Asking why my daughter is the way she is keeps me stuck in trying to figure out something I will likely never figure out. That is part of taking my focus off of her and putting it on me. The question for me is how do I remain joyful and peaceful in spite of the misery those I love bring onto themselves? I know what joy looks like, I feel that quite often with my SO, my granddaughter, just living...........it's the snags along the way that hit me off guard and take me away to another's illusion, delusion, heartache or suffering, all of which I have no power to fix. Each time I am pulled into that, the time spent there is shorter and I learn another piece about myself which will help the next time......................I imagine until one time, it will simply be a momentary glitch, I will re calibrate and move quickly through it.

    It helps me to write it down, here or to a friend in an email. I can see it, it takes it out of my head and heart and it's easier to understand. I call it telling on myself, making sure there are no pockets of denial. I always ask my SO if there are any holes in my thinking..............as time has gone by, the holes have mostly closed up. It's the surprise hits, like the stolen car which brings up my empathy and then I get caught in feeling sorry for my difficult child and that leads to my wanting to help................you know the drill...................I know what to do now when I get pulled out of my own center, I know who to call, where to go, how to work through it.

    Barbara if your daughter is sharing things with you that makes your hair stand on end, you must stop that, you must tell her you cannot hear it. I had to do that with my difficult child. It takes awhile, but they learn. It's up to you to stop it, it's her life, she likely isn't even aware of how much that horrifies and hurts you. You have to put strong limits on her behavior with you, take a look at the parts that hurt you and limit as much as you can. With each step a long that path, you will feel a lot better. My difficult child is under strict orders to leave me for the most part out of the drama. Of course, it slips in now and again, but mostly I am blissfully unaware of most of it except the basic stuff. The car theft was a biggie, but today I am back to myself and feel neutral and detached. Thank God. I am so grateful that for the most part, probably 85 % I'd say, realistically, I stay in balance. I'm still working on that 15%. And, I have a lot of help to do it too!! A therapist, an acupuncturist, a healer, a massage therapist, friends, this board, books, I have completely given myself over to the support I need to get to a place of complete acceptance............that grace to surrender all of it to a higher power, to God, to the creative source, to love..............when I do that, everything works.........Letting go of the illusion of control that we humans have is an amazing feat, it goes against what we believe we can accomplish, "I'll never give up!!" The battle cry of most of us..............however, it just doesn't work that way, at least that is what I have come to understand............it's more about acceptance and surrendering to what is, to the truth, to the parts of life we just can't control, which is pretty much everything except our responses, our reactions. Sigh. It's a tough lesson for humans. But, this whole difficult saga with my daughter has taught me a lot about acceptance.................for me, that's the only way through it all and the only way to find peace...........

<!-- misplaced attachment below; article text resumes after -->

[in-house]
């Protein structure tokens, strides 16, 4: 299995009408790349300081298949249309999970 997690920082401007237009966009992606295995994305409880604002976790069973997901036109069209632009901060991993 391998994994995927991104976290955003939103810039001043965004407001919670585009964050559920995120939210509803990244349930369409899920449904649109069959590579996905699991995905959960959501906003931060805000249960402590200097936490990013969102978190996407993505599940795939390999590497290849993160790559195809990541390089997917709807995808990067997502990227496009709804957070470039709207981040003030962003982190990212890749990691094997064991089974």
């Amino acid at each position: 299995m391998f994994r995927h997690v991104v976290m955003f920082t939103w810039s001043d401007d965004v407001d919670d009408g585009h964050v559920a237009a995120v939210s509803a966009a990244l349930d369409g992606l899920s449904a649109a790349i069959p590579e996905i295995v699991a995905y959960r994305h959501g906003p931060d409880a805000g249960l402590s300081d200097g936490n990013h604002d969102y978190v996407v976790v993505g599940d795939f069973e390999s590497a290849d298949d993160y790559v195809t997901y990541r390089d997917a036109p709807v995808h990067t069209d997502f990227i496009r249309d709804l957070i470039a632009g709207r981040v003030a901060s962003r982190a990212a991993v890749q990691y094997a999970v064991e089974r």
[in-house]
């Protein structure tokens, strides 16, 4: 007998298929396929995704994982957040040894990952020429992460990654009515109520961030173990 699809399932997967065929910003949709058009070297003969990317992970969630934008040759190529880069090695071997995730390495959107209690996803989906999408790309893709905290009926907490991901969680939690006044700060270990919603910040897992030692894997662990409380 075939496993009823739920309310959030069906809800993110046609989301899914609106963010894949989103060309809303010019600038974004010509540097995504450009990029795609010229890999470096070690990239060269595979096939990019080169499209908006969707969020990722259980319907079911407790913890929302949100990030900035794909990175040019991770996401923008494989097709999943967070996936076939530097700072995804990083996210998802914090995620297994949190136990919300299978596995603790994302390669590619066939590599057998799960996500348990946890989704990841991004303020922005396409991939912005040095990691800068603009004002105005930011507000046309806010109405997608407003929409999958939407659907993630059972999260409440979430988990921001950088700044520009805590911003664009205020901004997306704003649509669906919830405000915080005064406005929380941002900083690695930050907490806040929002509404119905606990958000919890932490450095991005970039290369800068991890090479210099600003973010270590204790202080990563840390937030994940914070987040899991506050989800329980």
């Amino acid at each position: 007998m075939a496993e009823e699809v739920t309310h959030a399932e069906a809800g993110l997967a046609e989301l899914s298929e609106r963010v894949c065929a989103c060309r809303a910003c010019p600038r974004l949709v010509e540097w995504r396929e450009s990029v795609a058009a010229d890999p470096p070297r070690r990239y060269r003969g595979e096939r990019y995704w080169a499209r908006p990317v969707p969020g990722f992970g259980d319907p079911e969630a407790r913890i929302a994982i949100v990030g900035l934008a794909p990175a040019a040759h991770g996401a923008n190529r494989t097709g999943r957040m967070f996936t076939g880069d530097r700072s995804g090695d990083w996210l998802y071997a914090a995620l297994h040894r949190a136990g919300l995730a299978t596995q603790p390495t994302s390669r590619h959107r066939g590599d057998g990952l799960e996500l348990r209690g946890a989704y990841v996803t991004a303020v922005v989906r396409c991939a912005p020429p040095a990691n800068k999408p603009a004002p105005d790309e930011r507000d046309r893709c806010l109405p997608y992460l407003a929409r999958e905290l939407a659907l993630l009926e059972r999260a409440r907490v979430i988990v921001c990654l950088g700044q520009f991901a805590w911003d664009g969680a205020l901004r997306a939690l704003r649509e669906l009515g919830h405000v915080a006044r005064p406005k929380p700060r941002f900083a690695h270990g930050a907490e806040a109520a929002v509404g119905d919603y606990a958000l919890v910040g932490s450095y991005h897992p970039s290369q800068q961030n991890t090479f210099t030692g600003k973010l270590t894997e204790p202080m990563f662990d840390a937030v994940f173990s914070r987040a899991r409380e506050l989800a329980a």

5. Tiredof33

    Tiredof33 Active Member

    RE I feel your pain, I'm happy for you, having all of the support and using it. The hard part for me, in having an older difficult child, is accepting that this is what they are. I had always believed mine would out grow the Peter Pan Syndrome. My difficult child would be perfectly content to move back in with me and live here forever, of course that includes girlie and any other friends he wanted to help out, with me supporting everyone.

    When my 33yo difficult child decided to quit his job and go to college full time a little over a year ago he became angry when I wasn't all excited about it. I kept asking questions about finances, I knew he would expect me to provide money each month.